Hero of the Month: Major Michael Parke (1973 - 2011)

2022-06-01

“Mike was a very kind, very caring man. He never got cross or moody. He was very level-headed, which I liked because he could just rationalise everything - it made life so much easier. He was reasonably reserved, but not quiet, and he always did things at his own pace and when he was ready to do them.”

Major Michael Parke was a loving husband and proud soldier in the Royal Corps of Signals, known for his calm demeanour and thoughtful approach to life. He came from a military family and joined the Army himself in 1997, spurred by a desire to leave Manchester and see the world. He served for over 16 years, during which time he completed tours of Iraq and Oman and was promoted to the rank of Major – something he was deeply proud of. When at home, he often spoke about his dream of being a father.

In 2010, he was diagnosed with melanoma, a rare form of skin cancer, and died on the 1st of May 2011. He is survived by his wife, Kady, and their two children, Charlie and Isla.

Major Michael Parke

Major Michael Parke

“We had an amazing night at one of the military dos,” says Kady. “I remember him standing at the edge of the room while I was dancing away, fully inebriated, and seeing this look on his face... You get all these romantic movies where people bang on about somehow knowing what the other person is thinking and it seems so farfetched, but I remember seeing him look at me and just thinking, ‘oh, he loves me.’ I’ll always remember that look.” 

On October 1st 2010, seven months before Michael’s death, he and Kady got married in Bulford Garrison Church and held their reception in the officer's mess. 

“One of my favourite memories is him blubbing as I walked the aisle during our wedding,” says Kady. “I saw his bottom lip go and I remember saying “don’t,” because he had relentlessly taken the micky out of his brother for crying before he’d even seen the bride. I thought, “he’s going to hear about that later!” 

Michael and Kady's wedding day

Michael and Kady's wedding day

Michael was just 37 when he died, but he lives on in his children, Charlie and Isla. 

“Charlie is the spitting image of his dad - has been right since he was small – and it’s Isla’s characteristics that remind me of Mike. Because he was always quite gentle, animals loved him. He just had a very calm demeanour that put them at ease. Isla has that same kind of touch and animals love her. She’s also got his eyelashes – he had enormous, beautiful long eyelashes and she has them too.” 

Had Michael been around to watch his children grow up, Kady believes he would have been a strict but fair parent, and would love teaching them about the world. 

“He would have just enjoyed doing things with them and showing them how to do things. We were always talking about being parents. He’d be super proud and would’ve loved it. I think he’d be slightly concerned that our son is such a big football fan though, as he was always far more into rugby!”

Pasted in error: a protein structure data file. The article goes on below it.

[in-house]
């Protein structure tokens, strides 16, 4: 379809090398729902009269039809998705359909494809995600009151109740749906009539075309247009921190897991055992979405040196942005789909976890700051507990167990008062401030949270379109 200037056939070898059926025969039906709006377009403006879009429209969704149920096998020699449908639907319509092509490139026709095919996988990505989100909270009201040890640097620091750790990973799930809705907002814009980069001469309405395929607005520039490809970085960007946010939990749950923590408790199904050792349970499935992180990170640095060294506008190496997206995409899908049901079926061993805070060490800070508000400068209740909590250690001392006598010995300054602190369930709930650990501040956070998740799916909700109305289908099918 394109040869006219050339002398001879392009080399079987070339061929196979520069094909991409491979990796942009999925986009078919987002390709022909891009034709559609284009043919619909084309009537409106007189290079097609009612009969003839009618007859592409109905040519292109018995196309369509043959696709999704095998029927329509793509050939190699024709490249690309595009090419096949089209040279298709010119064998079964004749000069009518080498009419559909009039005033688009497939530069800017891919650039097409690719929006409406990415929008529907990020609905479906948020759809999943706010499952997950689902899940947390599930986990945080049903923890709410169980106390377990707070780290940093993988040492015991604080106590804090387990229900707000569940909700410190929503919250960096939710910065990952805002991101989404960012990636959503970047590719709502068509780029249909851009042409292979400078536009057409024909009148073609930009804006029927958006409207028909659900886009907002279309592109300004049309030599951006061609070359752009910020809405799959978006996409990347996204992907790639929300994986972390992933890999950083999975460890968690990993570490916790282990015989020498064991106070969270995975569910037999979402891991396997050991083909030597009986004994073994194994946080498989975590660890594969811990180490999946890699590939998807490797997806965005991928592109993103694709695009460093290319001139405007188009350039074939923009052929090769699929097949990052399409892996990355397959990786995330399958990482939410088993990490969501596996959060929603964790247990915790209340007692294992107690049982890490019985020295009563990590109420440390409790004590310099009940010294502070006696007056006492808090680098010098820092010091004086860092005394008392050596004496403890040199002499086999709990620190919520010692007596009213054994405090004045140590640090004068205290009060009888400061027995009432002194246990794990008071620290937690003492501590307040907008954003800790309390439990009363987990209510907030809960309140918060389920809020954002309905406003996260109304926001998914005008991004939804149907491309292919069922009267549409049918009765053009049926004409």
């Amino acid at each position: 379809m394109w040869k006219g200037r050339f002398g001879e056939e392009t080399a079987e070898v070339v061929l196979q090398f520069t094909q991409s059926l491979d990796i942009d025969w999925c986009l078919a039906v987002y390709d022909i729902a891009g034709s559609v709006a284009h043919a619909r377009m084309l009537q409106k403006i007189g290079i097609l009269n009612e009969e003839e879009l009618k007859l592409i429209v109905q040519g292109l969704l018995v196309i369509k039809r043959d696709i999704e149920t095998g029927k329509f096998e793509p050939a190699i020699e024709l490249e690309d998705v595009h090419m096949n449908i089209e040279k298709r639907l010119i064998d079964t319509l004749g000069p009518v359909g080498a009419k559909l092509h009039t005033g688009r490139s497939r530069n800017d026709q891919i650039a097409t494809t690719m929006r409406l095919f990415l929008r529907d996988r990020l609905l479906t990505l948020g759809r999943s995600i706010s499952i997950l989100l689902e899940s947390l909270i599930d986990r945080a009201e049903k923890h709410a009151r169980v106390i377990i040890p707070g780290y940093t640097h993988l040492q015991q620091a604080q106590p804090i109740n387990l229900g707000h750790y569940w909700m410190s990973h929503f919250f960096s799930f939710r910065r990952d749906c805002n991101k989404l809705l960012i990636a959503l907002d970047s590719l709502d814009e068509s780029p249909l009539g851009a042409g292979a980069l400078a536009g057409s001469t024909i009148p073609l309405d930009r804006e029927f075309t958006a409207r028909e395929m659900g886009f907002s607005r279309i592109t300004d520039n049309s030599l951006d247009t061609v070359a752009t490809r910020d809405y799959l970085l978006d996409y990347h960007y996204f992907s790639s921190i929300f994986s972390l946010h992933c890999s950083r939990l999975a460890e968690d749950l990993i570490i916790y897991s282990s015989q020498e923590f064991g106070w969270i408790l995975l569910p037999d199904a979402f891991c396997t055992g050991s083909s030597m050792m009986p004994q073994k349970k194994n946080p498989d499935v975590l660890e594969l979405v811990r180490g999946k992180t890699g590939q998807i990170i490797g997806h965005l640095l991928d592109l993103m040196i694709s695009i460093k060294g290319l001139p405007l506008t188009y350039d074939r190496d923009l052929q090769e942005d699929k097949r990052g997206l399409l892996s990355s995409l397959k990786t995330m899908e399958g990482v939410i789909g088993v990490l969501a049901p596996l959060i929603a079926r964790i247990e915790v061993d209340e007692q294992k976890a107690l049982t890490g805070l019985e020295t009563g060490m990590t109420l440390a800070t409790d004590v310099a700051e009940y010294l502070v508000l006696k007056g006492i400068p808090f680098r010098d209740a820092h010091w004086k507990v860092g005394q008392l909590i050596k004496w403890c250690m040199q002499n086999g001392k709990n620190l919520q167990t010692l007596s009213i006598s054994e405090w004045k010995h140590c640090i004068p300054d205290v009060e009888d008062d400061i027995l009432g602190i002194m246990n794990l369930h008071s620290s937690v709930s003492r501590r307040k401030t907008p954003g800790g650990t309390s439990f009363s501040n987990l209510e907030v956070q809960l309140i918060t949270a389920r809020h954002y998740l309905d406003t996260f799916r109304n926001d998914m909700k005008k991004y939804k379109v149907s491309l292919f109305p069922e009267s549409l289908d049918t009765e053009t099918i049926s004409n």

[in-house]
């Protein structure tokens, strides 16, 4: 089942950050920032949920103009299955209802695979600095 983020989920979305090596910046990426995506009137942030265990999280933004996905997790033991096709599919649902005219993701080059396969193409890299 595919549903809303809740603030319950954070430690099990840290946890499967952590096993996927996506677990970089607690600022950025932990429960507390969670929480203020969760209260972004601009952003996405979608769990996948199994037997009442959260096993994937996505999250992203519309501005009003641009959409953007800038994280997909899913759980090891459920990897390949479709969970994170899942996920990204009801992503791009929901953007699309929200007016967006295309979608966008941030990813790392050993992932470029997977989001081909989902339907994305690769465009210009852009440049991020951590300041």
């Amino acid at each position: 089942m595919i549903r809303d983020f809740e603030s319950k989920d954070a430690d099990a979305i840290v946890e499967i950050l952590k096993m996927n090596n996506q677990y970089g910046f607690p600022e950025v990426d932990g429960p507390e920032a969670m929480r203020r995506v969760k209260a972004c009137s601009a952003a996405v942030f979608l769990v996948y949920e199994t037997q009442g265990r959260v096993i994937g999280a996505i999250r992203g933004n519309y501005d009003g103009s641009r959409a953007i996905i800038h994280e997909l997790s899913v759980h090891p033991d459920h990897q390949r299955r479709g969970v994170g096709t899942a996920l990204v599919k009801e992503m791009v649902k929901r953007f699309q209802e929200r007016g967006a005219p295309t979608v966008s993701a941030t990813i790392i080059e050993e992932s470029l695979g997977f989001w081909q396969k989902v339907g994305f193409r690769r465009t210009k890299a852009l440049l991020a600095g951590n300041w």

Charlie and Isla standing on Michael's bench

Charlie and Isla standing on Michael's bench

After he died, Kady had a memorial bench installed on Solsbury Hill in Bath, which she and the children visit every year on his birthday and the anniversary of his death. 

“We always take a rose,” she adds, “plus a coffee and a KitKat, as some of his military friends told me that during his officer training he was renowned for never being seen without them.” 

Michael enjoyed staying active and was a keen flyer, even gaining a private pilot’s license. 

“Since he loved flying so much he told me he would come back as an eagle, but I didn’t think we were very likely to see any eagles around here, so I asked if he could come back as a seagull instead, as he also liked the sea. When Charlie was small, every time we saw a seagull we would say that was his daddy. We went on holiday once and a seagull swooped down and nicked his toast – we have a running joke that it was daddy stealing his breakfast!” 

Michael piloting an aircraft

Michael piloting an aircraft

Charlie and Isla joined Scotty’s Little Soldiers in 2018 and have been supported by the charity ever since, benefitting from Scotty breaks, grants and access to one-to-one bereavement support. They have also attended a number of special Scotty events, including a garden party at Buckingham Palace for bereaved military children.  

It was an incredible opportunity and seeing Charlie's little face as the princes fired water balloons at each other was lovely. It was just a phenomenal day. There are so many things that Scotty's put on that are just the most amazing privilege to be able to take your children to.”  

They have also attended a number of Christmas parties – each one giving them something new to smile about.  

Charlie in a pilot's headset

Charlie in a pilot's headset

“One of Charlie’s favourite events was the last Christmas party, at the Concord Conference Centre with the enormous aircraft in the centre of the room. With their dad being a big flyer, it felt very close to him. He absolutely loved it.” 

As they get older, Charlie and Isla are asking more and more questions about their dad, and Scotty’s Little Soldiers is always around to offer support. 

“Charlie and Isla miss having a dad. I see it most when we’re with family. As they get older and start to hit their teenage years, I really think having those Scotty breaks and being able to talk to the team whenever we need them is going to be even more valuable.” 

Isla wearing her Scotty's top with pride

Isla wearing her Scotty's top with pride

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